Racing: Morris plots another War strike

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The Independent Online

It was back to real life for the Gold Cup heroes yesterday in Ireland. At Gowran Park, where the opening contest was the Cheltenham Hangover Hurdle, Conor O'Dwyer was fifth on Montomar in a maiden hurdle and pulled Master Ofthe Chase up in the handicap chase. At Everardsgrange Stables near Fethard, War Of Attrition was out in his paddock, doing what horses do.

The big brown gelding travelled overnight from Gloucestershire to Co Tipperary. "There's not a bother on him," said his delighted trainer, Mouse Morris. "He's unbelievable for a horse after a race like that. You may see him again this season, and Punchestown would be the obvious place, but we'll leave it a couple of weeks and let everyone come down to earth."

Before the race, the Gold Cup was judged sub-standard but there was a different perspective afterwards. It was the third-fastest Gold Cup of the last 50 years. "They went quick, and kept quickening," said Richard Johnson, on sixth-placed Monkerhostin, who is not a slow horse, "and if that was a bad race I'll be amazed." But only time will prove the worth of a young, relatively unexposed athlete like War Of Attrition.

He has a virtually identical profile to the pair who preceded him into the hallowed winners' enclosure, Best Mate and Kicking King. Uncannily, all three finished second in the same race on their first Festival visits. Six years ago Best Mate was beaten by Sausalito Bay in the Supreme Novices' Hurdle, in 2003 Kicking King went under to Back In Front, and two years ago Brave Inca beat War Of Attrition.

Best Mate missed Cheltenham in his novice chasing season - it was the foot-and-mouth year - but was campaigned over two miles before stepping up in trip in his second fencing season and winning his first Gold Cup as a seven-year-old, the same age as his successors. Kicking King started 7-2 second favourite for his Arkle, and finished second to Well Chief; War Of Attrition was 11-4 favourite last year before coming in a disappointing seventh behind Contraband.

His first run this season put him right in the top-level mix, and in retrospect it was a neon light of things to come. But at the time his defeat of Kicking King at level weights was put down to the reigning champion's lack of match-practice rather than his rival's superiority.

All is before War Of Attrition, but it should be remembered that Best Mate, who came back again and again, was the exception. Injury prevented Kicking King from defending his crown and O'Dwyer's previous winner, the bright seven-year-old Imperial Call 10 years ago, disappeared without trace.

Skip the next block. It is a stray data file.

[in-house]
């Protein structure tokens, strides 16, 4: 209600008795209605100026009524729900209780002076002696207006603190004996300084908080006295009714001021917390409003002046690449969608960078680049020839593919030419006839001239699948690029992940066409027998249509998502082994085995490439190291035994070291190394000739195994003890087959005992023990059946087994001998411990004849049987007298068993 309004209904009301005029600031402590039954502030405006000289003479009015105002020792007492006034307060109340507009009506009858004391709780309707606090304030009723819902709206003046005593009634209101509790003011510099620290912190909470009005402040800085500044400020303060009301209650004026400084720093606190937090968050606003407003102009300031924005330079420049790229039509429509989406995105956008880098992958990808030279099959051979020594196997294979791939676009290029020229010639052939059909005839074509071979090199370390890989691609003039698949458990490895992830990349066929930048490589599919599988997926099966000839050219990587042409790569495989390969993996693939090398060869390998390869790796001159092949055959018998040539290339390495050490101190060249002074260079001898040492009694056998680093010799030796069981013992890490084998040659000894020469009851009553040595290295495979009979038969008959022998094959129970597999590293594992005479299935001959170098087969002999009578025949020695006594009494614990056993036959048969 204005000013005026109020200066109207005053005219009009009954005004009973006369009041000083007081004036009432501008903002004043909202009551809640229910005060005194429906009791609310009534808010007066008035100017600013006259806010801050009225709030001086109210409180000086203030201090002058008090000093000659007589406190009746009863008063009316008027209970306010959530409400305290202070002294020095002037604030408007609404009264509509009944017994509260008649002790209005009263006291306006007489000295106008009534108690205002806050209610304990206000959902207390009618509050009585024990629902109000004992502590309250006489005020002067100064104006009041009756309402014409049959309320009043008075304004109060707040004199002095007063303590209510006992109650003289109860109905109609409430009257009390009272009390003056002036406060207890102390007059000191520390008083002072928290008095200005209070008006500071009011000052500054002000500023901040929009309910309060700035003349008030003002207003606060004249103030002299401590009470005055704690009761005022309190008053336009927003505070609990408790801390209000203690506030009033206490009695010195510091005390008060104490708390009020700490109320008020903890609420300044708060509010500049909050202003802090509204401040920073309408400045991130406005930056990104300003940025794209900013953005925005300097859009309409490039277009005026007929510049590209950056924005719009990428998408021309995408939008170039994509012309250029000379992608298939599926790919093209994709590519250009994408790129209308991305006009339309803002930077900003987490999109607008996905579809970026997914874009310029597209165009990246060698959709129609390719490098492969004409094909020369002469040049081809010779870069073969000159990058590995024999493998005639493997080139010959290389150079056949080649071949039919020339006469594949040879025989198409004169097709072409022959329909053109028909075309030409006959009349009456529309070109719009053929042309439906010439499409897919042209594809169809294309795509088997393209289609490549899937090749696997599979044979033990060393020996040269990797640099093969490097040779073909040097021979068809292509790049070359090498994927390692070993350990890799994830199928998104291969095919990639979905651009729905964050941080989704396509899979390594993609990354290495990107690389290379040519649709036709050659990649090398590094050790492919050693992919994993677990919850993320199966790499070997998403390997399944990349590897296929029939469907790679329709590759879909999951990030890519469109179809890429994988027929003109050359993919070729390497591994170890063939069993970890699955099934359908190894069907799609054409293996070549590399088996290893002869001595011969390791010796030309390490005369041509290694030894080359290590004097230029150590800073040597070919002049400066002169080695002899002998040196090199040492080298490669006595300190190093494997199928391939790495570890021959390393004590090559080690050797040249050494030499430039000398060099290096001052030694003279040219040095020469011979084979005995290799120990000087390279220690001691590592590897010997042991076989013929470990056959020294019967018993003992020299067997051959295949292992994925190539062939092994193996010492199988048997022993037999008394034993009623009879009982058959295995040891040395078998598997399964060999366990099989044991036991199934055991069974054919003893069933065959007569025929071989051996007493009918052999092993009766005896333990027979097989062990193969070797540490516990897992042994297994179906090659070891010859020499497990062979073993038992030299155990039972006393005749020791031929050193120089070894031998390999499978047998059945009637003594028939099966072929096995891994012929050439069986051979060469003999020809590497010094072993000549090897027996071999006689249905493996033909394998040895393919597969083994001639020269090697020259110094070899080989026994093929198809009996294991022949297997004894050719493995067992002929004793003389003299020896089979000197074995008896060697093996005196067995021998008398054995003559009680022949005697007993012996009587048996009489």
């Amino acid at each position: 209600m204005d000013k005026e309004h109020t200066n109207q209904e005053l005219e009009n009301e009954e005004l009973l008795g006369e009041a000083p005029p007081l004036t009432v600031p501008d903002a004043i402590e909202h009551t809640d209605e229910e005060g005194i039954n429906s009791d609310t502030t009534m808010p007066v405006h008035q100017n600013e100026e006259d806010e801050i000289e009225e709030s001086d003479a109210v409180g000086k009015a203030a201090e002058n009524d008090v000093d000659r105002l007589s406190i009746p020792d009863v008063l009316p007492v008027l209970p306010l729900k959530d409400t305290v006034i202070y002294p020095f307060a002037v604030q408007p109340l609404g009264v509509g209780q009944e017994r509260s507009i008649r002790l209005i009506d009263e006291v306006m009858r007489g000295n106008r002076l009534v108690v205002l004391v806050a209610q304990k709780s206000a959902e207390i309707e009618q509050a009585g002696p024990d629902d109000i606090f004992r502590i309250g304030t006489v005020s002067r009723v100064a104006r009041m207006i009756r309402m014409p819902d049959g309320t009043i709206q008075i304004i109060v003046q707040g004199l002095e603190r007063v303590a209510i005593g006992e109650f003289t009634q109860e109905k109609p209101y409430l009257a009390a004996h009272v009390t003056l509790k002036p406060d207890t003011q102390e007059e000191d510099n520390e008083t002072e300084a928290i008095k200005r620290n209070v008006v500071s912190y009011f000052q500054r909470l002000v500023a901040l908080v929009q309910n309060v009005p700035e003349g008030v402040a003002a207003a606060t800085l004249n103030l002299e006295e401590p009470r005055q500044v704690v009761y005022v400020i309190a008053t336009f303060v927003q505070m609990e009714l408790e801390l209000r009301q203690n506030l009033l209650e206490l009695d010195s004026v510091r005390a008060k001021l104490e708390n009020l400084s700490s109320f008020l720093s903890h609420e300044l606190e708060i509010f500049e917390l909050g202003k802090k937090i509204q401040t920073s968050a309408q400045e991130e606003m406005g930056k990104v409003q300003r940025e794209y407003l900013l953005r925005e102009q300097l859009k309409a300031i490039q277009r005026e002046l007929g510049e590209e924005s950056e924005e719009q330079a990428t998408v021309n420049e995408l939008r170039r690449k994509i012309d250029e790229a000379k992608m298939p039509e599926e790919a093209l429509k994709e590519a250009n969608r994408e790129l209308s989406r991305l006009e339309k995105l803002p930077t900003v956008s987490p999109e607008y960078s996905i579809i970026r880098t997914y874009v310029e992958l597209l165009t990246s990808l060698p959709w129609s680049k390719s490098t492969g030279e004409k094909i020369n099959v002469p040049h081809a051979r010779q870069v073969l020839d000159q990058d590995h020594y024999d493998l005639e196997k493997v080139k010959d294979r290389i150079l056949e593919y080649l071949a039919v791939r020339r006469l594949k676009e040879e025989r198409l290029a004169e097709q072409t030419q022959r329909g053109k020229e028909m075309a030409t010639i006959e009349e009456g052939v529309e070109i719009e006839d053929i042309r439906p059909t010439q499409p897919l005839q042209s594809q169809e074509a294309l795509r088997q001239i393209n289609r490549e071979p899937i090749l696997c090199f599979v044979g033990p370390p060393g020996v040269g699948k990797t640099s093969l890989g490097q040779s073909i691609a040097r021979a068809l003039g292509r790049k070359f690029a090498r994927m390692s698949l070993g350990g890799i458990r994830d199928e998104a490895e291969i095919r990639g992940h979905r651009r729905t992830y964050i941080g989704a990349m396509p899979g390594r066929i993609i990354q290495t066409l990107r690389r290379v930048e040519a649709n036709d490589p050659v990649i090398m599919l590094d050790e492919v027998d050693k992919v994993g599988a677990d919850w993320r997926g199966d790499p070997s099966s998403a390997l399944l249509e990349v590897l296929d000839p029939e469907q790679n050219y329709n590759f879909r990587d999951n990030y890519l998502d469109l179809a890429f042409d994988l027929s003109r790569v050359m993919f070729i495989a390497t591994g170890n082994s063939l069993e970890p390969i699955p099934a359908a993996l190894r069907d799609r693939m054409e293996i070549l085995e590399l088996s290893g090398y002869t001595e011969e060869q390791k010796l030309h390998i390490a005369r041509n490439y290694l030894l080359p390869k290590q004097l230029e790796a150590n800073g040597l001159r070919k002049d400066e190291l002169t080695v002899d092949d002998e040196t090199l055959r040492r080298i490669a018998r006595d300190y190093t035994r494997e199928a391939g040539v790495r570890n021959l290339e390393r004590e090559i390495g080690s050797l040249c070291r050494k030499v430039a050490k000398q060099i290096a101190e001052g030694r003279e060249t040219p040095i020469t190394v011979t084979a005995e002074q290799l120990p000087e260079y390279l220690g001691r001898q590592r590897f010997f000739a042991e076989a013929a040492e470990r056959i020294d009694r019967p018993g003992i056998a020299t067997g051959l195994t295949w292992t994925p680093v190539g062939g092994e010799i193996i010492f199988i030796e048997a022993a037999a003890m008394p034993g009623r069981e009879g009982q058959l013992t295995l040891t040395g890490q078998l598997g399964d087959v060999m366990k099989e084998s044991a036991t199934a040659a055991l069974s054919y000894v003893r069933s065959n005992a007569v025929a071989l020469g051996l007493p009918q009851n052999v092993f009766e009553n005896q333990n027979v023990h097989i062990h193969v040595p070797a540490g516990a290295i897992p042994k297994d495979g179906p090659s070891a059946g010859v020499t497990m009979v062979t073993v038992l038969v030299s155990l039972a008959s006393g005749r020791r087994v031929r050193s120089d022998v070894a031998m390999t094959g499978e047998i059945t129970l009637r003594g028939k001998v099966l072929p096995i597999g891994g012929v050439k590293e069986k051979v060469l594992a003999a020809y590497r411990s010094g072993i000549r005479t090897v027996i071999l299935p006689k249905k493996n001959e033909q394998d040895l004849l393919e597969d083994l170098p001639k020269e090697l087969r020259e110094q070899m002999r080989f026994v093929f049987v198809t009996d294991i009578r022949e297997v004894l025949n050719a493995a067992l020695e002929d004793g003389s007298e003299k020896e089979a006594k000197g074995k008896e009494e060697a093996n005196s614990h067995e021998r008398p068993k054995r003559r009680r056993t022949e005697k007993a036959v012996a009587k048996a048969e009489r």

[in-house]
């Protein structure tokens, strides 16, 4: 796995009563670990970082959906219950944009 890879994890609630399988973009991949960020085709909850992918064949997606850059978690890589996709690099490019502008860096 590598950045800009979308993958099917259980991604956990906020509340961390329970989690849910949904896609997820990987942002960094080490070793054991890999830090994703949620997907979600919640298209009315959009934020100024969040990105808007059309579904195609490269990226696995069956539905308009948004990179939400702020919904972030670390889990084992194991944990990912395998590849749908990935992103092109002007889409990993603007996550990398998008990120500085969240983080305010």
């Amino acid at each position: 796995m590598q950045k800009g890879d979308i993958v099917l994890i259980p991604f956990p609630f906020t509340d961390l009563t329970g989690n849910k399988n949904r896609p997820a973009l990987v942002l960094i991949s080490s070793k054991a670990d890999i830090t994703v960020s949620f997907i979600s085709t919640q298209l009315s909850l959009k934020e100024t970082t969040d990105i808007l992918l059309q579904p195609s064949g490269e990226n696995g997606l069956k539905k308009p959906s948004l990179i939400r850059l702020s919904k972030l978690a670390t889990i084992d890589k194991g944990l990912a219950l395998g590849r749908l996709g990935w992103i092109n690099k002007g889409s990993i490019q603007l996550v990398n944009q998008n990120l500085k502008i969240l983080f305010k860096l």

Morris has his feet grounded. "He's one of the nicest individuals I've seen, strong and rugged. His acceleration can be savage. He outstayed a Grand National winner up the hill, which tells some story. But he's still got to pull out sound of a morning."

Three wins and five places increased Paul Nicholls's lead over Martin Pipe in the trainers' title race and it is now safe to call him champion-elect. It was a horrible week for Pipe, who lost one horse and failed to have a winner for the first time since 1988.

But it could have been so much worse. One of the most terrifying moments of the meeting, one which emphasised the risks faced by riders as well as horses, came during the Gold Cup when Celestial Gold, having given Timmy Murphy a brutal "unseat" at the 10th, carried on riderless in front. Coming again to the fateful fence after a circuit with no one to steer him, he was not to know his rider was still receiving treatment on the ground on the landing side and went at the obstacle like the good, well-schooled horse he is, while behind him the rest of the field bypassed it.

Celestial Gold missed the stricken Murphy and the medical attendants, but only by inches, for he clipped the screens shielding them. Murphy, bruised and sore, gave up his weekend rides but may return tomorrow.

Among the thrills and spills the best contest of the week was, for many, Thursday's Ryanair Chase, which embodied courage, skill and emotion in equal measure. The race went to the splendid 10-year-old Fondmort, narrowly denied his first Festival win on the course he so loves in the same contest 12 months ago.

A massive, daring leap two fences out took the gelding past trailblazing Impek. "He is an absolute delight to ride," said Mick Fitzgerald yesterday, still revelling in the memory. "He has unbelievable scope and you don't have to see a stride, he just telegraphs it to you. Cheltenham is not a place for those with faint hearts, you want a horse that you can dare to take you there. His heart is huge. It's what the meeting is all about."

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